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Yao Ming is perhaps the NBA’s greatest marketing tool in the world. Every time he plays, hundreds of millions of Chinese tune in to watch the Houston Rockets. The Rockets figured out that marketing power initially when, after dawning a new logo and uniform just a few years prior to his addition to the franchise, they quickly revamped their look again by enhancing their uniform to feature prominently the color red that is close to that used in the Chinese flag. The lettering also took on a look similar to what one might find at the Asian section of an amusement park. Yao has done pretty well in the NBA but has had troubles with injuries. In the second round of the playoffs, he reinjured a foot that had been surgically repaird for fractures. Now it seems that the foot is not healing and, like Bill Walton, Yao’s foot problems may limit the remainder of his career. Houston has a problem.
The year was 1859 and, on this date in history, Emile Blondin took to the rope up to 270 feet above Niagara and for 1100 feet walked across from one side to the other. His real name was Jean-Francois Gravelet and he was born in France. He saw his first tightrope act in France at the age of 5. He supposedly came right home and set up a rope with some chairs and began practicing. His father was a gymnast and helped him. After just 6 months, he was performing. Somehow he became an orphan and so he ran and joined the circus at age 9. One source I have found says that 5,000 people watched him do this first stunt on a two inch wide rope and another claims 100,000 on a 3 inch rope. So, who knows? A lot of locals didn’t want him to do the stunt because they thought it would turn the lovely falls into the backdrop for a circus type atmosphere. Much to their chagrin, the first walk was to successful, Blondin did it many more times with variations.
He did it blindfolded, with a man on his back, in a gorilla suit while pushing a wheelbarrow and he even wowed the crowds by taking photos of them while on the rope, which I am trying to fathom giving the size of photographic equipment in the 19th century…I’m not sure if I’m buyin’ that. It is also said that he cooked an omelet over the falls. Other sources confirm this and one even says that he crossed Niagara on stilts! I’m tryin to figure those two out too. In all, he crossed Niagara 16 times and performed other walks all around the world. His final performance was at age 68. He died at 73 a very wealthy man. Source suggest that he made $500 a performance but he had to have made more than that at the end of his career as his earnings for his final two years was about $400,000. In 2007, dollars, that would be $9.12 million.
So, why in the world would anyone want to do such a silly thing? I mean…what does it prove? What does it say about you? Well, apparently someone thought it was worth while because the practice goes all the way back to the ancient Greeks. If you have some time, check out this website…The Blondin Memorial Trust.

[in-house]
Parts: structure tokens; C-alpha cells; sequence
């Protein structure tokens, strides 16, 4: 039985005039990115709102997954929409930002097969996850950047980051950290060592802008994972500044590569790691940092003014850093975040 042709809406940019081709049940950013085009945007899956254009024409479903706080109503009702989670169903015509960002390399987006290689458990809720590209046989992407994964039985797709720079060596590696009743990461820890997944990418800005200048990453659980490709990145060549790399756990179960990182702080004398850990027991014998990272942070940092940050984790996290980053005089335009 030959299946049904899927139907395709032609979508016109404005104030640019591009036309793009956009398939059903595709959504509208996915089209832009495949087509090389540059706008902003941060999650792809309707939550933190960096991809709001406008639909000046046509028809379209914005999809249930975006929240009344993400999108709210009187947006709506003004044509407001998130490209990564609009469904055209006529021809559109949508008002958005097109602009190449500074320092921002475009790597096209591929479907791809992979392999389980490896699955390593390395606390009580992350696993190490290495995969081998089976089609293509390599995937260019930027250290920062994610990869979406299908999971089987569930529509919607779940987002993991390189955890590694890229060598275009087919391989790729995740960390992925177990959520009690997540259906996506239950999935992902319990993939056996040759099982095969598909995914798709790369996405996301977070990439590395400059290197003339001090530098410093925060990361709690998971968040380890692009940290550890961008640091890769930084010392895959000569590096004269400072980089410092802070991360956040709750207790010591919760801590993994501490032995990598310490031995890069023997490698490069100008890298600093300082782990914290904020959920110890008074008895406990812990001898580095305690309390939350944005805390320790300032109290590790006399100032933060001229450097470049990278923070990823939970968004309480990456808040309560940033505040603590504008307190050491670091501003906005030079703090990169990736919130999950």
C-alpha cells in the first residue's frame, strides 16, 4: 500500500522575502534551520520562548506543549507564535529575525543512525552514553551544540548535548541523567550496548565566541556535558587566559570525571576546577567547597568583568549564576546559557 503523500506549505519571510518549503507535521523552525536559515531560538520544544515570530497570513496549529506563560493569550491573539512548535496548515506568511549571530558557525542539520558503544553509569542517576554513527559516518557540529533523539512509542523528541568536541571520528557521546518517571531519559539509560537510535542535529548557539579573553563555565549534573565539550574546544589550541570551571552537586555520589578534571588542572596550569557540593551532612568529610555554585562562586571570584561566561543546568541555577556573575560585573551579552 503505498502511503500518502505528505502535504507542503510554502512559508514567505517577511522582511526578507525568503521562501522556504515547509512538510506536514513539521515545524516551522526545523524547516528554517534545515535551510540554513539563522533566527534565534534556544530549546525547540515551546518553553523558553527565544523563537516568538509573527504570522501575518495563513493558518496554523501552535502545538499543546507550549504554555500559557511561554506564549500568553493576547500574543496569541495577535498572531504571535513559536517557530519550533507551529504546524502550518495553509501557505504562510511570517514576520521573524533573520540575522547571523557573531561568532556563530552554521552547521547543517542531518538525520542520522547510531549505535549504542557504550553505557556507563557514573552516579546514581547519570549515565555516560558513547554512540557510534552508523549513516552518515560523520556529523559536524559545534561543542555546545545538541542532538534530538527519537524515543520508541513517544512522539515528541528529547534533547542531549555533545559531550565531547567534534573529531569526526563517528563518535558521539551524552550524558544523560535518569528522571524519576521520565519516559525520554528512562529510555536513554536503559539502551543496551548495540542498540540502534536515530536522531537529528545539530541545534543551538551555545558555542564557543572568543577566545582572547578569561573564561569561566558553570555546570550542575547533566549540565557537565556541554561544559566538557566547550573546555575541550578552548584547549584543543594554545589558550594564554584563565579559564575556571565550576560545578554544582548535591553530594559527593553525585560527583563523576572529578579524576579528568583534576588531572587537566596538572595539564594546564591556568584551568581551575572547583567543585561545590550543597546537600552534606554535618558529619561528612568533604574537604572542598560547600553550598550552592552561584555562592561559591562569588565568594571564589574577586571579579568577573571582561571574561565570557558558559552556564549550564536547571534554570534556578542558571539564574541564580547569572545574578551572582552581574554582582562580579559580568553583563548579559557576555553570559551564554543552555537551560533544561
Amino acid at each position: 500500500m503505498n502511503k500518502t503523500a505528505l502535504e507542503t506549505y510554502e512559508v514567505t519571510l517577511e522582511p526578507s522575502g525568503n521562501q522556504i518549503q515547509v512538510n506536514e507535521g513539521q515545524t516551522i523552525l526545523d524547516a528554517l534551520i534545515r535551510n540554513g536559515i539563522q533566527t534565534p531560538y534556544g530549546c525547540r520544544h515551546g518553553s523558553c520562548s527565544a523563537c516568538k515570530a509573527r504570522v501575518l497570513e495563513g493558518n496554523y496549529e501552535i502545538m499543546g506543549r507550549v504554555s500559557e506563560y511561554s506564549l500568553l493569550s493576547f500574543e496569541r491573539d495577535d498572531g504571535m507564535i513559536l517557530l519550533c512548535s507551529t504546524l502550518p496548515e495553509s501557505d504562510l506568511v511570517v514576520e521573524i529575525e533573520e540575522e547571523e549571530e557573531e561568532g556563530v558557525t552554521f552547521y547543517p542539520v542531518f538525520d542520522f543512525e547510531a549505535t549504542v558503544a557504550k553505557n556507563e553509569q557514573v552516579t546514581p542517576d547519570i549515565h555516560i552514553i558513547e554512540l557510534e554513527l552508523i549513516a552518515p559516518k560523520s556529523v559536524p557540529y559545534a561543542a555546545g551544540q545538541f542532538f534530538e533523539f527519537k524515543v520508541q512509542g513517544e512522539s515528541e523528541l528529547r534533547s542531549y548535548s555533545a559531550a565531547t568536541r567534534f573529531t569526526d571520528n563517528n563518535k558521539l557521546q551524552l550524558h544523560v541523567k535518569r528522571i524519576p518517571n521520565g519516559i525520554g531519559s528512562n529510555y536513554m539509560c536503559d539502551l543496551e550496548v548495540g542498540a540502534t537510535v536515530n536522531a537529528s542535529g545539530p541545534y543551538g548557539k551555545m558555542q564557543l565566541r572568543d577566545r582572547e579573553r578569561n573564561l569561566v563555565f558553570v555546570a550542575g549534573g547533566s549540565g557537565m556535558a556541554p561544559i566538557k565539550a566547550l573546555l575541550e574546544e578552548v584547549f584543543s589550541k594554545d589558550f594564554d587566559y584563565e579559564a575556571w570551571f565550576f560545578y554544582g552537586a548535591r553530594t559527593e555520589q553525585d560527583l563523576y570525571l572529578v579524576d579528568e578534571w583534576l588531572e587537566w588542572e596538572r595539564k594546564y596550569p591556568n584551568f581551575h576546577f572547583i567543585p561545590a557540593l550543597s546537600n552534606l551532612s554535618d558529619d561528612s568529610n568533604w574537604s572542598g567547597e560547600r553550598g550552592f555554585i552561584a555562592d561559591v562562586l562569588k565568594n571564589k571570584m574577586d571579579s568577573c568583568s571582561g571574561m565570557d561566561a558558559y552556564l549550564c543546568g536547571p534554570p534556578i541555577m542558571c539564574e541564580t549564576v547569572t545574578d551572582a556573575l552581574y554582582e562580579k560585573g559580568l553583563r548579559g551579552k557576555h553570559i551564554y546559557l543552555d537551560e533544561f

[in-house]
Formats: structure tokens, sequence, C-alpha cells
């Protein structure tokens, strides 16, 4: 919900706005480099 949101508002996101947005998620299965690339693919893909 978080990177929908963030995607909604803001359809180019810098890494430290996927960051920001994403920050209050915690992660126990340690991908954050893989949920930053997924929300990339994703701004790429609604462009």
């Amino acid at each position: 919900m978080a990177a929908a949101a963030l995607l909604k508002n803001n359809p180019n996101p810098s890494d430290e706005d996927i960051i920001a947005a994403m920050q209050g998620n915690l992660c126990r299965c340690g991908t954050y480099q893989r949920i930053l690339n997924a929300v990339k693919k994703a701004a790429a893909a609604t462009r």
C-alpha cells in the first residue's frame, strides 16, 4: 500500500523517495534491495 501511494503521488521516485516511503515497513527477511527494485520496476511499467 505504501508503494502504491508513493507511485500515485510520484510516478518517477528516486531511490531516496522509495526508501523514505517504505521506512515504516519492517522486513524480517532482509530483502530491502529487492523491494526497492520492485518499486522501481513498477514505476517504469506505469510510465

Beginnings of Independence:
We celebrate the signing of the Declaration of Independence on July 4. Everyone knows it was in 1776. But, on this date in 1775 the seeds for separation were sown when the Continental Congress adopted the Articles of War. Its rather interesting because the Congress directed Thomas Jefferson to omit any criticism of King George. Instead, Jefferson referred to the colonists as “his Majesty’s most faithful subjects in these Colonies” and laid blame for their actions at the feet of parliament. My guess is that this goes back to the tradition of protest.
See, for centuries, the peasants in Europe were not able to communicate directly with the King. The King’s men did his bidding and often did things that upset the citizenry. So, they would protest with the idea that “if only the king knew…he’d stop this!” so they protested in an effort to gain the King’s attention to their plight expecting that the King would deal with the evil doers and right the wrongs. So, I suspect this was Congress putting the King on notice that their grievances were not against him directly, hoping that by declaring they had not personal beef with him, that the King would address their grievances and all would be well in Colonial America.
Weather Bottom Line: This is how averages comes about. Last week, we had highs in the 90’s. We started the week with a high in the mid to upper 80’s on Monday but it was relatively dry. A second push of drier air came through late Monday, as expected, and now some folks may struggle to the 80’s today. We move back to the upper 80’s toward the end of the week but until then we’ll have cool nights as humidity levels remain in check. We may start to see a few pop up afternoon storms by late in the week. A front will probably hold off though until after the Fourth of July.